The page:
here are a handful of Tae Kwon Do gyms in every neighborhood in every city across South Korea. It shouldn't take you long to find one. However, it might take you a long time to find a GOOD one. You should always insist on sitting in on a class, and comparing it with other gyms before you decide on a class style that suits you. As an adult, you must also be prepared to be the only student over the age of twenty years old, and possibly be older than the instructor, called the Sabumnim. There might also be an older manager at the gym, called a Kwangjangnim. It's likely he will have been an instructor who has now handed the teaching reigns over to the junior Sabumnim. If the kids that you watch can do the splits and hold their kicks with a straightened leg, this is a sign the class has tough discipline, and that the instructor has a vision to genuinely improve the standard of his students. If not, then this class is probably akin to a simple physical education lesson you may have had back in elementary school and will not improve your chance for serious progress. You also need to look at how many black belts or red/black stripe belts there are. If there are only color belts in the class, it's a sign that the class doesn't retain its students and you won't have students of a good enough level to train alongside. A class full of black belts shows that the students have been there a long time, and are probably a very close knit and skilled bunch.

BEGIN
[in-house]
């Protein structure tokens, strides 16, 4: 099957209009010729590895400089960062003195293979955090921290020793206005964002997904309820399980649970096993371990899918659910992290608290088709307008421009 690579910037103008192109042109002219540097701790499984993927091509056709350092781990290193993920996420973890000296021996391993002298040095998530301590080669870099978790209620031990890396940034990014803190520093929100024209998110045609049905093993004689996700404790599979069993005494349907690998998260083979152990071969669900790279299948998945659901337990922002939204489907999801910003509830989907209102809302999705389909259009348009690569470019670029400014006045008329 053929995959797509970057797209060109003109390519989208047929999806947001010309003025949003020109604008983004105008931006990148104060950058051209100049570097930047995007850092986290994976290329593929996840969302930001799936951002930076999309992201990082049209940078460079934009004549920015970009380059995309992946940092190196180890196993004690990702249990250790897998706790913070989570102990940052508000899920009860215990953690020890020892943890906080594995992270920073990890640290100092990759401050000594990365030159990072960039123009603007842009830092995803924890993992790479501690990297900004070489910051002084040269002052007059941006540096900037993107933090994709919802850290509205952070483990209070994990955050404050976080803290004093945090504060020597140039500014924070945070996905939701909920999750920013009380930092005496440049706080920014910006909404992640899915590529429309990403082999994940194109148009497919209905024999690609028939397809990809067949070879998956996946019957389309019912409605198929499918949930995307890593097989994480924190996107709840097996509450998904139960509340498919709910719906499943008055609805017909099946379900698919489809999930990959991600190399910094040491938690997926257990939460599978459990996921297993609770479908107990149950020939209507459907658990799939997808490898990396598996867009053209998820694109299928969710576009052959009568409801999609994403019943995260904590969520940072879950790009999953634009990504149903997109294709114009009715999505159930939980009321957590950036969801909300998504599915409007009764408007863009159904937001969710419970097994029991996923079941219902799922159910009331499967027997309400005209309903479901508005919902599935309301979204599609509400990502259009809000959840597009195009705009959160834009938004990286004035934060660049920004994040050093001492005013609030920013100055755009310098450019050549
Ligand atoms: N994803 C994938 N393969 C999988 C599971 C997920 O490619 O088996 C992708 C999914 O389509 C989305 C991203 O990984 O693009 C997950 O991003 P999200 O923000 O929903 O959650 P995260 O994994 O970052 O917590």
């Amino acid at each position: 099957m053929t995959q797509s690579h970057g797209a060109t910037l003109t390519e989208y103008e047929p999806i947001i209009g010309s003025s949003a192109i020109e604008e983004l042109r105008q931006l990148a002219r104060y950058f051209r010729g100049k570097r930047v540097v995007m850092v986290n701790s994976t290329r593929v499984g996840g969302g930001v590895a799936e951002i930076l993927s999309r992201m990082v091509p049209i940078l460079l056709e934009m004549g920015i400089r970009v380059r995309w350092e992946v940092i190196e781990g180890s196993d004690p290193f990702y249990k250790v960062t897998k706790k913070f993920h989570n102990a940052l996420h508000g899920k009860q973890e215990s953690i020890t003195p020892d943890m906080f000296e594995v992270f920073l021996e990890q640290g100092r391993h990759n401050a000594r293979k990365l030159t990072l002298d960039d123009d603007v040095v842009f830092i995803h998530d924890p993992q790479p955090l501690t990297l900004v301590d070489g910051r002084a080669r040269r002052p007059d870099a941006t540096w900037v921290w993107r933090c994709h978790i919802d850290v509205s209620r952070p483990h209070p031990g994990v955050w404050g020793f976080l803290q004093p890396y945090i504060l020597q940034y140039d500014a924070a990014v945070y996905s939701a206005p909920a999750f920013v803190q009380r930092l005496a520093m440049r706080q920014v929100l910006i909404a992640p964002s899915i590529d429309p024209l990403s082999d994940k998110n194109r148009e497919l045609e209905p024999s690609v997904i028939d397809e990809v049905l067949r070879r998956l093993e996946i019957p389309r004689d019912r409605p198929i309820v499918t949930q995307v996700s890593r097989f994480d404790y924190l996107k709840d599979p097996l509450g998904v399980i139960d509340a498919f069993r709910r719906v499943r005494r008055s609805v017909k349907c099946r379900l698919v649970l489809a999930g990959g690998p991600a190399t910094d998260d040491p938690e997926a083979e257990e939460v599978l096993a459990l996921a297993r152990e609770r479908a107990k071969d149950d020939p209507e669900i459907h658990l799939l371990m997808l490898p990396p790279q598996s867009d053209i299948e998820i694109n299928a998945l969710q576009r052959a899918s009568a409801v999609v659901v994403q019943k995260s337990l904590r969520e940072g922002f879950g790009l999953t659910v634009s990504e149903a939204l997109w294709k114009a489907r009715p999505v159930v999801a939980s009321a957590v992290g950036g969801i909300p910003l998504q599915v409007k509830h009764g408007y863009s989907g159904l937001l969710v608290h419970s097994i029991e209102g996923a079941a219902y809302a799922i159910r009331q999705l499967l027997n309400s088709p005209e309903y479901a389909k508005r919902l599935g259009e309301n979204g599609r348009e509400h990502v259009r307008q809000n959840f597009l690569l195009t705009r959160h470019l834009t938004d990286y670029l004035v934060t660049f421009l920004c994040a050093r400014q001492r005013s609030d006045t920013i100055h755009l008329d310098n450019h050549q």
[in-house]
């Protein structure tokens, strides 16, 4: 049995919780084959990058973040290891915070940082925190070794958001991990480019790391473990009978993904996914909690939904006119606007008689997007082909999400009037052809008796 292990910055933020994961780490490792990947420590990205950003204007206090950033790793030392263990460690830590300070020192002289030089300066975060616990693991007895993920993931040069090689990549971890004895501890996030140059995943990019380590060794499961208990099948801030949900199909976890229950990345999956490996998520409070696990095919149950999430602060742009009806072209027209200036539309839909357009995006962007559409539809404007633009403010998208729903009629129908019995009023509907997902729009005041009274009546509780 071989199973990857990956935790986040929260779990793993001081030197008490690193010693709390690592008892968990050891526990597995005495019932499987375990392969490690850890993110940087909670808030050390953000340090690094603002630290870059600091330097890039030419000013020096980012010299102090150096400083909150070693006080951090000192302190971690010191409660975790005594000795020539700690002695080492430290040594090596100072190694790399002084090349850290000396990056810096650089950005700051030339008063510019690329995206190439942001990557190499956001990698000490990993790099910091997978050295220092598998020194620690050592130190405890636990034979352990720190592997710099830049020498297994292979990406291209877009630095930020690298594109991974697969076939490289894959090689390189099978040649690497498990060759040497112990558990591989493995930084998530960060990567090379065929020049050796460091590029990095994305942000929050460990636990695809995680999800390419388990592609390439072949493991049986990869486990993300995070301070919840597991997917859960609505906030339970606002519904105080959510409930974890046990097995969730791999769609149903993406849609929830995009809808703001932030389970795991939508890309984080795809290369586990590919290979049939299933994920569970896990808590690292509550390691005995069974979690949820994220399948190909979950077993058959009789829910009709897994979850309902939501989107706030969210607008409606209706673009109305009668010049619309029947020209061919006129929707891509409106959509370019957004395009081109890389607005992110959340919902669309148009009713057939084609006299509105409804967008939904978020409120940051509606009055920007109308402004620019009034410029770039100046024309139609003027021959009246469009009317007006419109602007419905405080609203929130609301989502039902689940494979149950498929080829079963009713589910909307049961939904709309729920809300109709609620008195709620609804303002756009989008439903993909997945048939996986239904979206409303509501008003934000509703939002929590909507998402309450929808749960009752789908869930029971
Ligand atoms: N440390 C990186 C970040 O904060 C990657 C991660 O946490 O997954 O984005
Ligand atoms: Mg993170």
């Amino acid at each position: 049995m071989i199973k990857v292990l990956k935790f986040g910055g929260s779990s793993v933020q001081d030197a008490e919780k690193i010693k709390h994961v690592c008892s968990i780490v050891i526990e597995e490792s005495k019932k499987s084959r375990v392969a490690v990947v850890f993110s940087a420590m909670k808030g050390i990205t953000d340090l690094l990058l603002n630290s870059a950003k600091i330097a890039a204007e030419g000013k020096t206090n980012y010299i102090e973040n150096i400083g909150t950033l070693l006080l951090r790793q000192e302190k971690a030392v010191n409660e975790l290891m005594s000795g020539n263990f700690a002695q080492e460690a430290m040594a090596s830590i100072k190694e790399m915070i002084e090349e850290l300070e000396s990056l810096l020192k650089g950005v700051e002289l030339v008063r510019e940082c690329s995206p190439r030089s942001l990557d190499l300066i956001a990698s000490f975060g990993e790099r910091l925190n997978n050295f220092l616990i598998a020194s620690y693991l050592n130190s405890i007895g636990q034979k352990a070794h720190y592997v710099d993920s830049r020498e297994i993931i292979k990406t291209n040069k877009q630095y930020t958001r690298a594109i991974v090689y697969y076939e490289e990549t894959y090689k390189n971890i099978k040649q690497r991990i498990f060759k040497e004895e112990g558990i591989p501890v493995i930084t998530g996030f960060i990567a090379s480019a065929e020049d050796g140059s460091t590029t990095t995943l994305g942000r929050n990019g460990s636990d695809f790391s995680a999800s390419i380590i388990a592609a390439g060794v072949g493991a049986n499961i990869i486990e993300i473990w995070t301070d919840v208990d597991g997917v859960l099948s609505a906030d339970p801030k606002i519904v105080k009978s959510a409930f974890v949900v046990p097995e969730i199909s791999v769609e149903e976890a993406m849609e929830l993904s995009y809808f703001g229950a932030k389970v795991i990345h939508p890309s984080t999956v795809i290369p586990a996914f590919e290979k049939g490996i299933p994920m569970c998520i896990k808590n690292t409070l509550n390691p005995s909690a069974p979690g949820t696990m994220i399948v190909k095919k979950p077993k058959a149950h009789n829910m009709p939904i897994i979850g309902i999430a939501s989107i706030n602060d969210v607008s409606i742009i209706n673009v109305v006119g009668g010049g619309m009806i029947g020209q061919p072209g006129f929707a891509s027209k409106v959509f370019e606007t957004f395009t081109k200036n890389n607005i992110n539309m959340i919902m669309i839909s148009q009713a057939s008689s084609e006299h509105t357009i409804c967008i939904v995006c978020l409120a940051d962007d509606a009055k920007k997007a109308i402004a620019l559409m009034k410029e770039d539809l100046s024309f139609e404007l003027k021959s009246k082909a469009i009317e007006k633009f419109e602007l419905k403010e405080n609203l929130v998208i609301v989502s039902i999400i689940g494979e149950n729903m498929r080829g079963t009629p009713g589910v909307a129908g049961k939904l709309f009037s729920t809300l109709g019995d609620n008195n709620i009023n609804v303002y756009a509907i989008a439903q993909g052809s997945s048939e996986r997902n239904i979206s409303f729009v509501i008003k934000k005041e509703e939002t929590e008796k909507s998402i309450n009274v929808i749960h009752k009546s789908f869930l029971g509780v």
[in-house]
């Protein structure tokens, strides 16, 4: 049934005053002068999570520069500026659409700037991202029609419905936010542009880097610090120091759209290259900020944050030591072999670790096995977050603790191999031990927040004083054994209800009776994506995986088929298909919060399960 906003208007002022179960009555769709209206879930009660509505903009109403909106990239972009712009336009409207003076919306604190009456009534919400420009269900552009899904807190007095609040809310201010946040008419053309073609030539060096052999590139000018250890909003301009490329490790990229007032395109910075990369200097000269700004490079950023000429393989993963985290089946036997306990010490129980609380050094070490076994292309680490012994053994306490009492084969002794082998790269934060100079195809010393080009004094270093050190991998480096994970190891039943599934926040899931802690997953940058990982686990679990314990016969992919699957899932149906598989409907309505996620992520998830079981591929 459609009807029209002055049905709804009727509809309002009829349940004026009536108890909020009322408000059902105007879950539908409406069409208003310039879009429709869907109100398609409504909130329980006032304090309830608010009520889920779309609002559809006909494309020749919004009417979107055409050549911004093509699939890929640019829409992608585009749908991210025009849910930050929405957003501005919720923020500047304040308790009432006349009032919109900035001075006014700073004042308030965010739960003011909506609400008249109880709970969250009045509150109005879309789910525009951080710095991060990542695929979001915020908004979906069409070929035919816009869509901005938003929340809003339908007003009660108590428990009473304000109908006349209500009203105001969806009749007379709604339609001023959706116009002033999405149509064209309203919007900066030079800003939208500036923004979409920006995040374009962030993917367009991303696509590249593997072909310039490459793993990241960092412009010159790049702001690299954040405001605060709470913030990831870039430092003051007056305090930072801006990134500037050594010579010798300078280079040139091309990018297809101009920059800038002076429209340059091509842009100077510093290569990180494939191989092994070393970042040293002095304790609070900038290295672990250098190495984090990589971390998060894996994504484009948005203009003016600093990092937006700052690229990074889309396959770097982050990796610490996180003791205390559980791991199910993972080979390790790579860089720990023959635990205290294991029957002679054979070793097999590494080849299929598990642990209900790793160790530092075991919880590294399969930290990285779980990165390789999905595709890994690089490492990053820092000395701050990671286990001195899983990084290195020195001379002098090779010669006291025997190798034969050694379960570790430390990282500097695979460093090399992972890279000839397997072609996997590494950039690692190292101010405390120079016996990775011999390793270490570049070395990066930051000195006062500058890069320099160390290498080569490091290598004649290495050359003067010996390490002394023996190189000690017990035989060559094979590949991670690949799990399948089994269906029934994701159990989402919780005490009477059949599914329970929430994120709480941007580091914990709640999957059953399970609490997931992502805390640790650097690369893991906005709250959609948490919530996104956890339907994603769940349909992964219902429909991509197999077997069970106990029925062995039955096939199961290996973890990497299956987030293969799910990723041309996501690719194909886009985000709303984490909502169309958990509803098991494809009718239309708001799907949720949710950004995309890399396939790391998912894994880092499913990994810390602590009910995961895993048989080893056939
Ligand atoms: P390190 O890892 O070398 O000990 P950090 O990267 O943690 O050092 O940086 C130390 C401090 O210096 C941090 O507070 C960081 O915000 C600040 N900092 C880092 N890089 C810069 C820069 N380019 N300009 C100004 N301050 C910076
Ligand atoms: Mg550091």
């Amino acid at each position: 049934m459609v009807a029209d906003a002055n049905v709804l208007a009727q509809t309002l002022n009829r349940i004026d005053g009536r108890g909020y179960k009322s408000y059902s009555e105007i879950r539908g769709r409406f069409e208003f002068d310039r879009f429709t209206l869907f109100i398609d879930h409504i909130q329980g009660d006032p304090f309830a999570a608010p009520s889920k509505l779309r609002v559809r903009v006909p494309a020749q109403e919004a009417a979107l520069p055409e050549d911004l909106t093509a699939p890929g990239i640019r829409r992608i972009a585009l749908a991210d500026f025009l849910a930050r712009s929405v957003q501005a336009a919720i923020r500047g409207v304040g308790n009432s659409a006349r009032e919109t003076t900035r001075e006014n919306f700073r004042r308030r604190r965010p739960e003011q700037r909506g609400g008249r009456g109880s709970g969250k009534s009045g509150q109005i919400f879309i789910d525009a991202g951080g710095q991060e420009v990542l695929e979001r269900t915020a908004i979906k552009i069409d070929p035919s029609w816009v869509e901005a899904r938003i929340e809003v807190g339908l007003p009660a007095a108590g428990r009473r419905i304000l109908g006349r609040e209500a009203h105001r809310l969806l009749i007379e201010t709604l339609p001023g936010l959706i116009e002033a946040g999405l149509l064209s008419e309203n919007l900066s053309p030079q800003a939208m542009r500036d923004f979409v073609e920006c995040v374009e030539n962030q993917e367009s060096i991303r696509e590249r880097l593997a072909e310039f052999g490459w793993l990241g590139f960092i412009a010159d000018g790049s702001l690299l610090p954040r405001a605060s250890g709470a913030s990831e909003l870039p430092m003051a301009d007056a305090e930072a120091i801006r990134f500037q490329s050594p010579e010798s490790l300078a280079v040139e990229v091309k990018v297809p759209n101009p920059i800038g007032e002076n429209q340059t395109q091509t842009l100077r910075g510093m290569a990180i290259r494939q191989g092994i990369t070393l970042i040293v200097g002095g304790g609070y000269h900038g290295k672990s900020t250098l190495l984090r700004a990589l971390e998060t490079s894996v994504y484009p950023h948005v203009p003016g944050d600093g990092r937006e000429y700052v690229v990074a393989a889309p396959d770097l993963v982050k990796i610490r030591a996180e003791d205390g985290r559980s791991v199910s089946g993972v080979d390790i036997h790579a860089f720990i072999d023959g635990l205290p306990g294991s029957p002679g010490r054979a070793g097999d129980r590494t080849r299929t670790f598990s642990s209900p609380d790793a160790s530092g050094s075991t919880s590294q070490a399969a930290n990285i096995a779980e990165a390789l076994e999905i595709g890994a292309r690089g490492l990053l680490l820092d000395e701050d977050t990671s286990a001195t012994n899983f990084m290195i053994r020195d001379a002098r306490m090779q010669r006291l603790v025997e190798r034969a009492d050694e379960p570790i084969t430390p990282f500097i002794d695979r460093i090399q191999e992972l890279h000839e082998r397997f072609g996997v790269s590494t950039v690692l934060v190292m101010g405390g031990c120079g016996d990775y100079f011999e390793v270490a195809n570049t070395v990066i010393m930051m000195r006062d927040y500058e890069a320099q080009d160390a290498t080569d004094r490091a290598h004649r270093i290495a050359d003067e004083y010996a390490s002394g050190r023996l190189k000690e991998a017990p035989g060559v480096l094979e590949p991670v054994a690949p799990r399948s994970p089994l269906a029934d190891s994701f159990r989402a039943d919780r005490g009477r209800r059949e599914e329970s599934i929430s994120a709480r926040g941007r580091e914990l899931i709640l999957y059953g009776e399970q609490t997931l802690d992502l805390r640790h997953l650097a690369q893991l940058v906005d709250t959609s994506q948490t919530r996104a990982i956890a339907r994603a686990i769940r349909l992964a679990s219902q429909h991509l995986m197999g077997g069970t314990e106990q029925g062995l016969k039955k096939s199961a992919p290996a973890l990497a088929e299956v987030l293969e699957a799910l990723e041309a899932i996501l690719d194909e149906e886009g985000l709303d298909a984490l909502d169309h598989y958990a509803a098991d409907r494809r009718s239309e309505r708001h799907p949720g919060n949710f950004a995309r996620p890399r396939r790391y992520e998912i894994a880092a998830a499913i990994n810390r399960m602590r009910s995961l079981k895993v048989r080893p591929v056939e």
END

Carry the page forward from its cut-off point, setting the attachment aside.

There shouldn't be any membership fee or long term obligations when signing up for a South Korean Tae Kwon Do gym. Typically, you pay between KRW 70,000-80,000 each month and KRW 30,000 for the uniform, the dobok. Monthly color belt testing is included in the monthly fee. The first grade black belt exam will cost you KRW 100,000. You can expect to go from white belt to black belt within 12 months to 14 months, depending on the gym. Note that even if you have a color belt from elsewhere, it will be likely you'll have to start again from white belt level if you join a new gym. As a non-Korean, you will only be allowed to take the black belt exam if you have been residing in Korea for a minimum of six months. That's why it's not possible for just anyone to come over and take a black belt exam here whenever they like. Black belt test procedure is very short and simple in Korea, in part owing to the large numbers who take the test. There is a trust that a gym instructor will not be entering you into the black belt test until you have reached a certain ability.